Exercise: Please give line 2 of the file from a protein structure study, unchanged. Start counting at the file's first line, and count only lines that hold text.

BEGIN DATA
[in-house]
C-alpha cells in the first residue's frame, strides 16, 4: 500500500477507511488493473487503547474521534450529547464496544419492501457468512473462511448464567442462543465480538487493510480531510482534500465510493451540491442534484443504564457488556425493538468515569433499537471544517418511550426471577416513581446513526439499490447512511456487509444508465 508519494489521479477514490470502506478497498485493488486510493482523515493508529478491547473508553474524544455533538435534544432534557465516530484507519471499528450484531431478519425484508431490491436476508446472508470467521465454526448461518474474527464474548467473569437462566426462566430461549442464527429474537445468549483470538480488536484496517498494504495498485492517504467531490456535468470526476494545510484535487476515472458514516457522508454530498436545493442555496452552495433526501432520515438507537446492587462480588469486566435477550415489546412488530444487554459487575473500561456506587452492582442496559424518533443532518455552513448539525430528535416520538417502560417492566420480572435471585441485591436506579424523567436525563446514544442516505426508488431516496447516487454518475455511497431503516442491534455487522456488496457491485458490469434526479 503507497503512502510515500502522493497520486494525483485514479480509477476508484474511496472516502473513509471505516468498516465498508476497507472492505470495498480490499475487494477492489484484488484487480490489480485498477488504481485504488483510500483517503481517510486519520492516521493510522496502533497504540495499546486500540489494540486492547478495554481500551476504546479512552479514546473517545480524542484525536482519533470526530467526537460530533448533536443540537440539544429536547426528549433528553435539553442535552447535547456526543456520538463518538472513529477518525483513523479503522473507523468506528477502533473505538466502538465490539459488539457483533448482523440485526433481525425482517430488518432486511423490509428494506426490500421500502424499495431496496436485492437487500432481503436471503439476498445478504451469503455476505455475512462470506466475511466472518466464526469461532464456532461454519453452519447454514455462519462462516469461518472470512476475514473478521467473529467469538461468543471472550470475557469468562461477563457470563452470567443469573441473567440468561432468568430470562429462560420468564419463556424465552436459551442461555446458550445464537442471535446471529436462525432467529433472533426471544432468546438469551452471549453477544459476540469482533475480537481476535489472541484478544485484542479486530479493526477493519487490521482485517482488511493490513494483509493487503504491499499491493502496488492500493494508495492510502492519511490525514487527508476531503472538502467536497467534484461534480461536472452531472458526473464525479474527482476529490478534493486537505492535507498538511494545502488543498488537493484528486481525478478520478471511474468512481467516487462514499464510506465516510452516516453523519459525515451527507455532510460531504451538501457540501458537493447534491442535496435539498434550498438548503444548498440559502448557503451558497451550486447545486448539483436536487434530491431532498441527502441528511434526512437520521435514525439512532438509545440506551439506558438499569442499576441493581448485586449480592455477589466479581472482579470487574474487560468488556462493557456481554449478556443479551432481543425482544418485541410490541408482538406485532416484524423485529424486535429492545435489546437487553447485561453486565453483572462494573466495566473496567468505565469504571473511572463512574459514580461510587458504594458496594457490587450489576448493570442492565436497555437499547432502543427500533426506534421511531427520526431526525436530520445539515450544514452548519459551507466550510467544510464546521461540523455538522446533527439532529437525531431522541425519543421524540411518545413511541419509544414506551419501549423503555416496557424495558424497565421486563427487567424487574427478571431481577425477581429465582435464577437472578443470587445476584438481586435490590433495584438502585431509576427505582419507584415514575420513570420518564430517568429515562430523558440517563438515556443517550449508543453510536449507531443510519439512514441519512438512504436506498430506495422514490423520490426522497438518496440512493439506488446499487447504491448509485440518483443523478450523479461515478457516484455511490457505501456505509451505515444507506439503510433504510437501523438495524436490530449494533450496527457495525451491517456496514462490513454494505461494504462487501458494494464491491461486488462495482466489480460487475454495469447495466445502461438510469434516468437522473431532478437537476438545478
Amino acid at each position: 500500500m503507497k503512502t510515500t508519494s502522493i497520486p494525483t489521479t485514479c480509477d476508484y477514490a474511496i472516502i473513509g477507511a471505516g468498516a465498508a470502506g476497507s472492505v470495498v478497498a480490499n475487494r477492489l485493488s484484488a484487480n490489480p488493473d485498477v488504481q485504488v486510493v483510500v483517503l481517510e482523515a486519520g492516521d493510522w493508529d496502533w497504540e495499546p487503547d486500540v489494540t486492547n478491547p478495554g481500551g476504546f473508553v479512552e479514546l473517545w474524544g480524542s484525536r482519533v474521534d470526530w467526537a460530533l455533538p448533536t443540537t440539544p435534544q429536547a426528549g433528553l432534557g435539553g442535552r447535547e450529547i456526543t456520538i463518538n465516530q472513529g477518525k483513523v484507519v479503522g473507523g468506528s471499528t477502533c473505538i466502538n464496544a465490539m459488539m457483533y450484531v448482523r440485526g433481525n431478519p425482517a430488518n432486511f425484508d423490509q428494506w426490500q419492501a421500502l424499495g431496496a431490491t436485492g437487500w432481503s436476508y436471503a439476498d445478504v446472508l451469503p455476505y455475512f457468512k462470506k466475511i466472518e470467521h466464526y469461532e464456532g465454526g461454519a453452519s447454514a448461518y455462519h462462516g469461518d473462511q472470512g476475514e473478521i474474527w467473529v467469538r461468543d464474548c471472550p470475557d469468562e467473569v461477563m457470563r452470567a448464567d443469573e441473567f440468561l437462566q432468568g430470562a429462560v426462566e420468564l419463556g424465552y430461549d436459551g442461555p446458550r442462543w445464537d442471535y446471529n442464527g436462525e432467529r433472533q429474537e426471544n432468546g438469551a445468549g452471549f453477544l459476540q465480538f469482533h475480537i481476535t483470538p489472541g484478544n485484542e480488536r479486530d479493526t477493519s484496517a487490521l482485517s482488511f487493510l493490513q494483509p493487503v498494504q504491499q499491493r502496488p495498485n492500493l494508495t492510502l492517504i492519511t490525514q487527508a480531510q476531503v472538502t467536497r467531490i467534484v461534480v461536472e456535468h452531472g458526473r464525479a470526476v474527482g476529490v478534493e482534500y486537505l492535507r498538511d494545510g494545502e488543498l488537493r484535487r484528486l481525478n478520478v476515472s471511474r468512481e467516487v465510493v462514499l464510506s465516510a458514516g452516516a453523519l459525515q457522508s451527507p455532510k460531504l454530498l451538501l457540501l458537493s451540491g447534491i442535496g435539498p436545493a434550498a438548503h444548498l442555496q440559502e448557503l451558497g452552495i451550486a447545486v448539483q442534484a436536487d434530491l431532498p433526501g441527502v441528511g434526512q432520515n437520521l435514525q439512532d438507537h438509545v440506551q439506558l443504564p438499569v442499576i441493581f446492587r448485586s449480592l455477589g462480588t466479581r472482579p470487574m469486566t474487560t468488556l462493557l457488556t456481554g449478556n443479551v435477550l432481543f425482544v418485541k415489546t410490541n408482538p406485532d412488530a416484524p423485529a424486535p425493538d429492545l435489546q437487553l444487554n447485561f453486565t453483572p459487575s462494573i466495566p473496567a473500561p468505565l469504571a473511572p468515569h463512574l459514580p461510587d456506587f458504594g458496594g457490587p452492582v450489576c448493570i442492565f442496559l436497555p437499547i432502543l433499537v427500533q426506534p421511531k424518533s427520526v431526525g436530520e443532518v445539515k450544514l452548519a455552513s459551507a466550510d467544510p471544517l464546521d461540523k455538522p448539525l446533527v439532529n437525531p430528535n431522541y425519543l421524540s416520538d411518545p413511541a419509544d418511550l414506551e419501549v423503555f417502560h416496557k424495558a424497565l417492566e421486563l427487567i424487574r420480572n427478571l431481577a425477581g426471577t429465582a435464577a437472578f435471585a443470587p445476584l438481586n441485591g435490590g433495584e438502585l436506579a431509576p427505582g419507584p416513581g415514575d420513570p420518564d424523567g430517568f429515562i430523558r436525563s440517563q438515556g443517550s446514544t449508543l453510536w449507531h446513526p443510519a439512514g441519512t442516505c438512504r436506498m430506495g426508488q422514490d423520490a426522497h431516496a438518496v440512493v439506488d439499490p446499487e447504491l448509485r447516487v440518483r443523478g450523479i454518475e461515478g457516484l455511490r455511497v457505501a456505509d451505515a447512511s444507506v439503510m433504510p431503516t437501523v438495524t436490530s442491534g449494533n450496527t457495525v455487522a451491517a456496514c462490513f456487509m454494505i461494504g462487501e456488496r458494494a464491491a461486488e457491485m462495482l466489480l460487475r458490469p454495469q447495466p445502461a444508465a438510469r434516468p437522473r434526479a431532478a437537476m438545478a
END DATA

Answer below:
C-alpha cells in the first residue's frame, strides 16, 4: 500500500477507511488493473487503547474521534450529547464496544419492501457468512473462511448464567442462543465480538487493510480531510482534500465510493451540491442534484443504564457488556425493538468515569433499537471544517418511550426471577416513581446513526439499490447512511456487509444508465 508519494489521479477514490470502506478497498485493488486510493482523515493508529478491547473508553474524544455533538435534544432534557465516530484507519471499528450484531431478519425484508431490491436476508446472508470467521465454526448461518474474527464474548467473569437462566426462566430461549442464527429474537445468549483470538480488536484496517498494504495498485492517504467531490456535468470526476494545510484535487476515472458514516457522508454530498436545493442555496452552495433526501432520515438507537446492587462480588469486566435477550415489546412488530444487554459487575473500561456506587452492582442496559424518533443532518455552513448539525430528535416520538417502560417492566420480572435471585441485591436506579424523567436525563446514544442516505426508488431516496447516487454518475455511497431503516442491534455487522456488496457491485458490469434526479 503507497503512502510515500502522493497520486494525483485514479480509477476508484474511496472516502473513509471505516468498516465498508476497507472492505470495498480490499475487494477492489484484488484487480490489480485498477488504481485504488483510500483517503481517510486519520492516521493510522496502533497504540495499546486500540489494540486492547478495554481500551476504546479512552479514546473517545480524542484525536482519533470526530467526537460530533448533536443540537440539544429536547426528549433528553435539553442535552447535547456526543456520538463518538472513529477518525483513523479503522473507523468506528477502533473505538466502538465490539459488539457483533448482523440485526433481525425482517430488518432486511423490509428494506426490500421500502424499495431496496436485492437487500432481503436471503439476498445478504451469503455476505455475512462470506466475511466472518466464526469461532464456532461454519453452519447454514455462519462462516469461518472470512476475514473478521467473529467469538461468543471472550470475557469468562461477563457470563452470567443469573441473567440468561432468568430470562429462560420468564419463556424465552436459551442461555446458550445464537442471535446471529436462525432467529433472533426471544432468546438469551452471549453477544459476540469482533475480537481476535489472541484478544485484542479486530479493526477493519487490521482485517482488511493490513494483509493487503504491499499491493502496488492500493494508495492510502492519511490525514487527508476531503472538502467536497467534484461534480461536472452531472458526473464525479474527482476529490478534493486537505492535507498538511494545502488543498488537493484528486481525478478520478471511474468512481467516487462514499464510506465516510452516516453523519459525515451527507455532510460531504451538501457540501458537493447534491442535496435539498434550498438548503444548498440559502448557503451558497451550486447545486448539483436536487434530491431532498441527502441528511434526512437520521435514525439512532438509545440506551439506558438499569442499576441493581448485586449480592455477589466479581472482579470487574474487560468488556462493557456481554449478556443479551432481543425482544418485541410490541408482538406485532416484524423485529424486535429492545435489546437487553447485561453486565453483572462494573466495566473496567468505565469504571473511572463512574459514580461510587458504594458496594457490587450489576448493570442492565436497555437499547432502543427500533426506534421511531427520526431526525436530520445539515450544514452548519459551507466550510467544510464546521461540523455538522446533527439532529437525531431522541425519543421524540411518545413511541419509544414506551419501549423503555416496557424495558424497565421486563427487567424487574427478571431481577425477581429465582435464577437472578443470587445476584438481586435490590433495584438502585431509576427505582419507584415514575420513570420518564430517568429515562430523558440517563438515556443517550449508543453510536449507531443510519439512514441519512438512504436506498430506495422514490423520490426522497438518496440512493439506488446499487447504491448509485440518483443523478450523479461515478457516484455511490457505501456505509451505515444507506439503510433504510437501523438495524436490530449494533450496527457495525451491517456496514462490513454494505461494504462487501458494494464491491461486488462495482466489480460487475454495469447495466445502461438510469434516468437522473431532478437537476438545478